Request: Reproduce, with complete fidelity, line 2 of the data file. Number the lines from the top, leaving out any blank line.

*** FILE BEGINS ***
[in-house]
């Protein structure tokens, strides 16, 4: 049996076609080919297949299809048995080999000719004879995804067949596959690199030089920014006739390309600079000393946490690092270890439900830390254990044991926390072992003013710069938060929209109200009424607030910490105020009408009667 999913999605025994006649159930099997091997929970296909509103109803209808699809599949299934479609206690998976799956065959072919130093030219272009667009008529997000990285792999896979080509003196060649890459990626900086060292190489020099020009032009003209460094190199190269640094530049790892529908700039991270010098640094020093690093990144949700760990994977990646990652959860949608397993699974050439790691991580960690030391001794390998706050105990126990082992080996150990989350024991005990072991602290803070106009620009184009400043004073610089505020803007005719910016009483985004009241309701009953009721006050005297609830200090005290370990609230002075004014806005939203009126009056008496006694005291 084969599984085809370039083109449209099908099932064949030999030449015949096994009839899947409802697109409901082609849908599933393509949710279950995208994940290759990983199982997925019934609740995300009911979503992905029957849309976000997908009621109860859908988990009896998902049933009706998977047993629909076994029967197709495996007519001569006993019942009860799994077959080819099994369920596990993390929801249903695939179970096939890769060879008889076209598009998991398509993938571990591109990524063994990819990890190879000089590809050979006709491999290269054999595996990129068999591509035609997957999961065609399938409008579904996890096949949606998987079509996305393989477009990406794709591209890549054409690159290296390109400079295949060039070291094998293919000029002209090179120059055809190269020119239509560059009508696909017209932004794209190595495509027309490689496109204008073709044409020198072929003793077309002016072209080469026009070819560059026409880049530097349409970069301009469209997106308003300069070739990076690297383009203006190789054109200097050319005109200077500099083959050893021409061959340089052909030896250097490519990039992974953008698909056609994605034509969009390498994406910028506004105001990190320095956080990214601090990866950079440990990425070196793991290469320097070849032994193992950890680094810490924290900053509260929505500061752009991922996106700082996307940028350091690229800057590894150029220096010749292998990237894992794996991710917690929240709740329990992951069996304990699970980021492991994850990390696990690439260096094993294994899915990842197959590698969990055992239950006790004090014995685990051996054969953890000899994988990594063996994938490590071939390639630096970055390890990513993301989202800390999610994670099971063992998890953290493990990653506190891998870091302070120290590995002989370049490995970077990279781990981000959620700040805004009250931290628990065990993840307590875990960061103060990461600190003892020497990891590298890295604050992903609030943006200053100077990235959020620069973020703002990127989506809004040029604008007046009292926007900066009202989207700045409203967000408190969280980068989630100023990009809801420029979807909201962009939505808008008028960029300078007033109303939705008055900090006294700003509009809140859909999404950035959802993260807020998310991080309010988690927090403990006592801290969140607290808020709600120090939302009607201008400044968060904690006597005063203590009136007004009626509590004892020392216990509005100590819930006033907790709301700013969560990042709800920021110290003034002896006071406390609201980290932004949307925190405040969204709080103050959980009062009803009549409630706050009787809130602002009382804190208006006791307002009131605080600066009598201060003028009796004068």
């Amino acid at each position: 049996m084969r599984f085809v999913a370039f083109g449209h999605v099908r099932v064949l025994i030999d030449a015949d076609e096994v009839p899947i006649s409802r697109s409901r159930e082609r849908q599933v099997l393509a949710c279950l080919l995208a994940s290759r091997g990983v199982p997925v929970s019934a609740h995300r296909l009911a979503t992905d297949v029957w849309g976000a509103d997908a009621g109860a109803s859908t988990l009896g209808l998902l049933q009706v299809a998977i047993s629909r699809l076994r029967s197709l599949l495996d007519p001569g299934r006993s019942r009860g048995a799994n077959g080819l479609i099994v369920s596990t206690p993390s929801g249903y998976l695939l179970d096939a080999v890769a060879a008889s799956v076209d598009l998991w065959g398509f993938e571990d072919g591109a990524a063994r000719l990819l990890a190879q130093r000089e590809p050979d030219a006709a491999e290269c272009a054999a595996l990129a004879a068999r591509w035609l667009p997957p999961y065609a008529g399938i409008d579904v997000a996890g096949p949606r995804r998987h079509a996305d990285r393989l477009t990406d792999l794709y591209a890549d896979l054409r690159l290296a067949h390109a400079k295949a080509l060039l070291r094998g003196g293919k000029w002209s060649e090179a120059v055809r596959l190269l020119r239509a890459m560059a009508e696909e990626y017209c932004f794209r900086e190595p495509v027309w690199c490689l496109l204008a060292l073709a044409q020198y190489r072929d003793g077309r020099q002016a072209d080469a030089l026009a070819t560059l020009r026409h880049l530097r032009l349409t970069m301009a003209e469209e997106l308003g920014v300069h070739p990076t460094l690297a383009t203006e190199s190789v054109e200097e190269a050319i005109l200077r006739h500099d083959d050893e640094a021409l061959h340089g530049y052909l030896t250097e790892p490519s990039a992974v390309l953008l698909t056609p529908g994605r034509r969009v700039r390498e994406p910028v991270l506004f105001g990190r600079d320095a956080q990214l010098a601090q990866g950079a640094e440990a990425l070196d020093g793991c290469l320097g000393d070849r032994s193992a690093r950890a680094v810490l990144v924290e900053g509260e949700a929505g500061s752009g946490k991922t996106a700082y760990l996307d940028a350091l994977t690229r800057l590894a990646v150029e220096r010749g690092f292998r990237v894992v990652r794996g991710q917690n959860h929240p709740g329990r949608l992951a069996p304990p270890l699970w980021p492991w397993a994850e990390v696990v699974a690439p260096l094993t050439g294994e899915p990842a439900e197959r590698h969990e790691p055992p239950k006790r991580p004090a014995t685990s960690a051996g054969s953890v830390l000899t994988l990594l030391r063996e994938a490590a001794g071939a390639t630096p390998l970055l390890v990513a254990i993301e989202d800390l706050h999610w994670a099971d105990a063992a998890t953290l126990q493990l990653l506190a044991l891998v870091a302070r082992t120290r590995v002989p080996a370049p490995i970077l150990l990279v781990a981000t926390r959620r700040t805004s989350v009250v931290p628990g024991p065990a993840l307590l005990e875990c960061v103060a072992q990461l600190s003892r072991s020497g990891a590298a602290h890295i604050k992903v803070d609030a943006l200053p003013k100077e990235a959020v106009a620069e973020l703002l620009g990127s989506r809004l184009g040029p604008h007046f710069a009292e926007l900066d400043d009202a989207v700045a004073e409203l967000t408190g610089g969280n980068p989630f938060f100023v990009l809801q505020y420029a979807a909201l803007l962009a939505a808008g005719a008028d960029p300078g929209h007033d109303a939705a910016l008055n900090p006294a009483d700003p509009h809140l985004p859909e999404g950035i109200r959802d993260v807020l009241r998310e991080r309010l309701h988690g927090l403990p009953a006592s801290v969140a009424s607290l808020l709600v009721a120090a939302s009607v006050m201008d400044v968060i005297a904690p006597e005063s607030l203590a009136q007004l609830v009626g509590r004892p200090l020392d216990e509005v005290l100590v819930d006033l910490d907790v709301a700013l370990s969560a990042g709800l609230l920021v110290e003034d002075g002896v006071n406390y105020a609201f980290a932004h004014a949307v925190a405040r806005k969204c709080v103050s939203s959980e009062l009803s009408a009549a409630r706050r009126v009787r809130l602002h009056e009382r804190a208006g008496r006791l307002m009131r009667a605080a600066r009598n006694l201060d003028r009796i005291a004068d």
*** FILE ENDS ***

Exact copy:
């Protein structure tokens, strides 16, 4: 049996076609080919297949299809048995080999000719004879995804067949596959690199030089920014006739390309600079000393946490690092270890439900830390254990044991926390072992003013710069938060929209109200009424607030910490105020009408009667 999913999605025994006649159930099997091997929970296909509103109803209808699809599949299934479609206690998976799956065959072919130093030219272009667009008529997000990285792999896979080509003196060649890459990626900086060292190489020099020009032009003209460094190199190269640094530049790892529908700039991270010098640094020093690093990144949700760990994977990646990652959860949608397993699974050439790691991580960690030391001794390998706050105990126990082992080996150990989350024991005990072991602290803070106009620009184009400043004073610089505020803007005719910016009483985004009241309701009953009721006050005297609830200090005290370990609230002075004014806005939203009126009056008496006694005291 084969599984085809370039083109449209099908099932064949030999030449015949096994009839899947409802697109409901082609849908599933393509949710279950995208994940290759990983199982997925019934609740995300009911979503992905029957849309976000997908009621109860859908988990009896998902049933009706998977047993629909076994029967197709495996007519001569006993019942009860799994077959080819099994369920596990993390929801249903695939179970096939890769060879008889076209598009998991398509993938571990591109990524063994990819990890190879000089590809050979006709491999290269054999595996990129068999591509035609997957999961065609399938409008579904996890096949949606998987079509996305393989477009990406794709591209890549054409690159290296390109400079295949060039070291094998293919000029002209090179120059055809190269020119239509560059009508696909017209932004794209190595495509027309490689496109204008073709044409020198072929003793077309002016072209080469026009070819560059026409880049530097349409970069301009469209997106308003300069070739990076690297383009203006190789054109200097050319005109200077500099083959050893021409061959340089052909030896250097490519990039992974953008698909056609994605034509969009390498994406910028506004105001990190320095956080990214601090990866950079440990990425070196793991290469320097070849032994193992950890680094810490924290900053509260929505500061752009991922996106700082996307940028350091690229800057590894150029220096010749292998990237894992794996991710917690929240709740329990992951069996304990699970980021492991994850990390696990690439260096094993294994899915990842197959590698969990055992239950006790004090014995685990051996054969953890000899994988990594063996994938490590071939390639630096970055390890990513993301989202800390999610994670099971063992998890953290493990990653506190891998870091302070120290590995002989370049490995970077990279781990981000959620700040805004009250931290628990065990993840307590875990960061103060990461600190003892020497990891590298890295604050992903609030943006200053100077990235959020620069973020703002990127989506809004040029604008007046009292926007900066009202989207700045409203967000408190969280980068989630100023990009809801420029979807909201962009939505808008008028960029300078007033109303939705008055900090006294700003509009809140859909999404950035959802993260807020998310991080309010988690927090403990006592801290969140607290808020709600120090939302009607201008400044968060904690006597005063203590009136007004009626509590004892020392216990509005100590819930006033907790709301700013969560990042709800920021110290003034002896006071406390609201980290932004949307925190405040969204709080103050959980009062009803009549409630706050009787809130602002009382804190208006006791307002009131605080600066009598201060003028009796004068």